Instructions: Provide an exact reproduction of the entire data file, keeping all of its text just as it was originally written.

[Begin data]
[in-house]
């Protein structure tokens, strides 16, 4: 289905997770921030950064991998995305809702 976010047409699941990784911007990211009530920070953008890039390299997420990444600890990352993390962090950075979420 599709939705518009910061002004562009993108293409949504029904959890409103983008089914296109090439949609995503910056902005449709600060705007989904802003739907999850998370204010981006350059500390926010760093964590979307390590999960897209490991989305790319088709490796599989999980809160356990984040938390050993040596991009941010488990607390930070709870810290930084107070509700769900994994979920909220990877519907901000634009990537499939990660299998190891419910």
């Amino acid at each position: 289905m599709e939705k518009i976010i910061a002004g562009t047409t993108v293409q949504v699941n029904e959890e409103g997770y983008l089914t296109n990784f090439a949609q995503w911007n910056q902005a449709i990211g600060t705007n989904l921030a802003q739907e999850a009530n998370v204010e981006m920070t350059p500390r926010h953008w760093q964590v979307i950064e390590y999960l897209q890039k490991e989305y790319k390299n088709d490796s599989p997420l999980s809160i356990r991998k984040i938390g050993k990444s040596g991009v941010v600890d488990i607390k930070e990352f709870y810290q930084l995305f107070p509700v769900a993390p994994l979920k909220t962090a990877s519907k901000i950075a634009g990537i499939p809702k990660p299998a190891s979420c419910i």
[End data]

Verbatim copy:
[in-house]
């Protein structure tokens, strides 16, 4: 289905997770921030950064991998995305809702 976010047409699941990784911007990211009530920070953008890039390299997420990444600890990352993390962090950075979420 599709939705518009910061002004562009993108293409949504029904959890409103983008089914296109090439949609995503910056902005449709600060705007989904802003739907999850998370204010981006350059500390926010760093964590979307390590999960897209490991989305790319088709490796599989999980809160356990984040938390050993040596991009941010488990607390930070709870810290930084107070509700769900994994979920909220990877519907901000634009990537499939990660299998190891419910």
């Amino acid at each position: 289905m599709e939705k518009i976010i910061a002004g562009t047409t993108v293409q949504v699941n029904e959890e409103g997770y983008l089914t296109n990784f090439a949609q995503w911007n910056q902005a449709i990211g600060t705007n989904l921030a802003q739907e999850a009530n998370v204010e981006m920070t350059p500390r926010h953008w760093q964590v979307i950064e390590y999960l897209q890039k490991e989305y790319k390299n088709d490796s599989p997420l999980s809160i356990r991998k984040i938390g050993k990444s040596g991009v941010v600890d488990i607390k930070e990352f709870y810290q930084l995305f107070p509700v769900a993390p994994l979920k909220t962090a990877s519907k901000i950075a634009g990537i499939p809702k990660p299998a190891s979420c419910i």